This prolific writer has three series of mysteries and I love them all. But, my favorite is the Cork County (Ireland) mysteries. Her Orchard ‘who done it’ series is also a fav. So I am always happy to snag an author that I buy and read and enjoy! This is an exceptional interview, funny and fascinating so read on; you won’t be disappointed!
Q. Where do you write? Do you have a special room, shed, barn, special space for your writing? Or tell us about your ‘dream’ work space.
A. I moved into a Victorian house over ten years ago, when my husband and I fell in love with it. When I first toured it (what I could see of it—the people we bought it from were serious antiques hoarders!), I saw an open landing at the top of the stairs, with a window overlooking the street, and I said, “that’s where I’ll write.” I can watch for delivery men at the front door, and I can hear anything that happens in the house (usually involving the cats).
I write at a vintage knee-hole desk that my mother bought for my father, which works surprisingly well with a laptop. There’s a very messy 3’x5’ cork-board that hangs in front of it, where I collect inspirational pictures and things I can’t lose, like appointment reminders. And there’s a calendar at eye level—it’s too easy to forget what day it is!
My dream space? An entire room devoted to books—mine are already stacked three deep on my wall of floor-to-ceiling bookshelves.
Q. Do you have any special rituals when you sit down to write? (a neat work space, sharpened #2 pencils, legal pad, cup of tea, glass of brandy, favorite pajamas, etc.)
A. (Wait until I stop laughing at the “neat” part.) Coffee, definitely. I do almost everything on the laptop, but I do like to write notes to myself and plot on regular lined paper, in pencil. I collect pencils from everywhere I travel—they’re easy to fit in a suitcase. Now I have pencils to go with each series, as well as those that I’m fond of because they bring back memories. The problem is, I hate to use them up!
Q. Could you tell us something about yourself that we might not already know?
A. I worked in a department store in London the summer after college, and sold Ingrid Bergman a very ugly silk shirt.
Q. Do you have a set time each day to write or do you write only when you are feeling creative?
A. I’m at my computer every morning, including weekends. My brain works best in the morning, so that’s when I get the most creative stuff done. The rest of the day…there are always emails, and Facebook, and I write for three blogs, and, oh, now and then I let myself actually read a book for pleasure. And then there’s all the research.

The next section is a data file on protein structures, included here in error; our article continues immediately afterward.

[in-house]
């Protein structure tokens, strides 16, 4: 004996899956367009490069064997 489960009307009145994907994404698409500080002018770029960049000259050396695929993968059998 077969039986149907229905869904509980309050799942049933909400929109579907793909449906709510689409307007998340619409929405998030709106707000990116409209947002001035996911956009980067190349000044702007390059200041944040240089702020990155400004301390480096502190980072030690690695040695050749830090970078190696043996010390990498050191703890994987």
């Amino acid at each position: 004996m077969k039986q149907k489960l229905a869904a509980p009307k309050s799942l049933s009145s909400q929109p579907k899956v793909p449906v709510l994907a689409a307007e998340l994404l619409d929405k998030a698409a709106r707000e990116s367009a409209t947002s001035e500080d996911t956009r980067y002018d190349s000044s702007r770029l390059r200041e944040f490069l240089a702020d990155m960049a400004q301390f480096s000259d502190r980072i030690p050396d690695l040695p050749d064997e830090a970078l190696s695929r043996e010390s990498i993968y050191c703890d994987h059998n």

Q. What’s your best advice to other writers for overcoming procrastination?
A. If you find you’re putting off applying your butt to the chair, it usually means something’s not right with your story—plot, characters, setting, point of view, almost anything. Forcing it won’t help because you’ll just get frustrated and bored. Either set it aside and do something else that’s completely unrelated (no, you don’t have to clean the bathroom), or let your mind drift until you figure out what the problem is. Writing should be a happy process for you, not a painful one.
Q. Do you ‘get lost’ in your writing and for how long?
A. For reasons I don’t begin to understand, I usually write a chapter a day, and each chapter averages
about 2,500 words. It’s not as though I set a goal, or say, I must get this many words done—that’s just where they all seem to come out. But having said that, if the muse is yelling in my ear, I just keep going. It’s kind of unpredictable. (But I do thrive on deadlines.)
Q. Who or what is your “Muse” at the moment ?
A. Ireland. While my father’s parents both came from Ireland, I never had a chance to know them. I didn’t even visit the country until 1998. But when I did, it just felt right. After my third trip, I came home and wrote a short sweet romance with an American protagonist and a nice Irish bar owner, but it never sold. I couldn’t let it go, though, so I salvaged the setting and swapped some characters, and threw in a couple of murders, and the County Cork Mysteries were born. It’s still the quiet place I go to in my head when things get crazy in the real world. And I visit whenever I can.
Q. When did you begin to write seriously?
A. I started dabbling when I was between jobs around 2001 (it may sound trite, but 9/11 pushed me into it—if there was something I really wanted to do, what was I waiting for?). Then I stopped for a while when I got what I thought was the ideal job in Boston—which lasted all of six months. But by then I had a great house-sit in a beautiful, peaceful neighborhood out in the suburbs, so I said, what the heck—let’s get serious about this writing thing. I turned out a not so great book, which landed me an equally not so great agent, but at least I was on my way. And I had so much fun with the first one that I couldn’t stop. I think I wrote or began five books in six months while I was there—and some of them ultimately did get published.
Q. How long after that were you published?
A. After dumping that first agent, I started over and landed a much, much better one in 2006, with a three-book for-hire series with Berkley Prime Crime. But I sold them a second series under my own name, the Orchard Mysteries, before the first book in that first series was released.
Q. What makes a writer great?
Don’t miss Part 2 tomorrow, Saturday!
I just reviewed her latest, “An Early Wake“. Check it out.
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